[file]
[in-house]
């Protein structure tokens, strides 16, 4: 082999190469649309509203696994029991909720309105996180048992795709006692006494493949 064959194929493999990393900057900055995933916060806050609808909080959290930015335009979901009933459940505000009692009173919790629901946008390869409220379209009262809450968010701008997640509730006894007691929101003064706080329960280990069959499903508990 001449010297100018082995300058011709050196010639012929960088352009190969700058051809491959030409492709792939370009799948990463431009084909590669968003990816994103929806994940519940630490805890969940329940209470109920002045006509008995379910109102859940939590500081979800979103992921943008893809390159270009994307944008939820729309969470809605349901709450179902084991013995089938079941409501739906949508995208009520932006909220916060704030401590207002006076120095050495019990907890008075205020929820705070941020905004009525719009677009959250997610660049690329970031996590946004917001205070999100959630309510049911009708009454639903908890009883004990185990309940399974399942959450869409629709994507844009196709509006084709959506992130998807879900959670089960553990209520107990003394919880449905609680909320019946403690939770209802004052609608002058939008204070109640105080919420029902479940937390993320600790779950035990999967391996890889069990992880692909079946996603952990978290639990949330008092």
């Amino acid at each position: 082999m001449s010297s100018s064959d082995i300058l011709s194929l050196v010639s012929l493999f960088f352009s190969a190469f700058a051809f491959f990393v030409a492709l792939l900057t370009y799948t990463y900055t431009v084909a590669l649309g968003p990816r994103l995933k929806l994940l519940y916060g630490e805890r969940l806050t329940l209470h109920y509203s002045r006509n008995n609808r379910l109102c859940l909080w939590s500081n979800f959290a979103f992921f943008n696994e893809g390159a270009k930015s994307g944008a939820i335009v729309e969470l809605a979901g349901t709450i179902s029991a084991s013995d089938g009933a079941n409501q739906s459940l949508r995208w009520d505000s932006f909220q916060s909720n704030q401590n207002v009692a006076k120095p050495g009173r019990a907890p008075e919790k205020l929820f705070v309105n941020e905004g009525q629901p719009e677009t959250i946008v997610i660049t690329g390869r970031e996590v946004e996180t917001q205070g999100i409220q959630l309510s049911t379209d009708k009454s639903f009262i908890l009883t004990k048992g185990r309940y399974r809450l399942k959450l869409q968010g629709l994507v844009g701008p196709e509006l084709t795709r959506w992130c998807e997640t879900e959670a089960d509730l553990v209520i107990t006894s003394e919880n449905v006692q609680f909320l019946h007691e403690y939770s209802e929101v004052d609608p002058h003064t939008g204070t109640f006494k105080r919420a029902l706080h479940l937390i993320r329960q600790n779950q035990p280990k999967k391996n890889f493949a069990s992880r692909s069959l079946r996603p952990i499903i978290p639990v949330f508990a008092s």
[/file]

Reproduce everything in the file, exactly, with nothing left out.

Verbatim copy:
[in-house]
């Protein structure tokens, strides 16, 4: 082999190469649309509203696994029991909720309105996180048992795709006692006494493949 064959194929493999990393900057900055995933916060806050609808909080959290930015335009979901009933459940505000009692009173919790629901946008390869409220379209009262809450968010701008997640509730006894007691929101003064706080329960280990069959499903508990 001449010297100018082995300058011709050196010639012929960088352009190969700058051809491959030409492709792939370009799948990463431009084909590669968003990816994103929806994940519940630490805890969940329940209470109920002045006509008995379910109102859940939590500081979800979103992921943008893809390159270009994307944008939820729309969470809605349901709450179902084991013995089938079941409501739906949508995208009520932006909220916060704030401590207002006076120095050495019990907890008075205020929820705070941020905004009525719009677009959250997610660049690329970031996590946004917001205070999100959630309510049911009708009454639903908890009883004990185990309940399974399942959450869409629709994507844009196709509006084709959506992130998807879900959670089960553990209520107990003394919880449905609680909320019946403690939770209802004052609608002058939008204070109640105080919420029902479940937390993320600790779950035990999967391996890889069990992880692909079946996603952990978290639990949330008092």
């Amino acid at each position: 082999m001449s010297s100018s064959d082995i300058l011709s194929l050196v010639s012929l493999f960088f352009s190969a190469f700058a051809f491959f990393v030409a492709l792939l900057t370009y799948t990463y900055t431009v084909a590669l649309g968003p990816r994103l995933k929806l994940l519940y916060g630490e805890r969940l806050t329940l209470h109920y509203s002045r006509n008995n609808r379910l109102c859940l909080w939590s500081n979800f959290a979103f992921f943008n696994e893809g390159a270009k930015s994307g944008a939820i335009v729309e969470l809605a979901g349901t709450i179902s029991a084991s013995d089938g009933a079941n409501q739906s459940l949508r995208w009520d505000s932006f909220q916060s909720n704030q401590n207002v009692a006076k120095p050495g009173r019990a907890p008075e919790k205020l929820f705070v309105n941020e905004g009525q629901p719009e677009t959250i946008v997610i660049t690329g390869r970031e996590v946004e996180t917001q205070g999100i409220q959630l309510s049911t379209d009708k009454s639903f009262i908890l009883t004990k048992g185990r309940y399974r809450l399942k959450l869409q968010g629709l994507v844009g701008p196709e509006l084709t795709r959506w992130c998807e997640t879900e959670a089960d509730l553990v209520i107990t006894s003394e919880n449905v006692q609680f909320l019946h007691e403690y939770s209802e929101v004052d609608p002058h003064t939008g204070t109640f006494k105080r919420a029902l706080h479940l937390i993320r329960q600790n779950q035990p280990k999967k391996n890889f493949a069990s992880r692909s069959l079946r996603p952990i499903i978290p639990v949330f508990a008092s």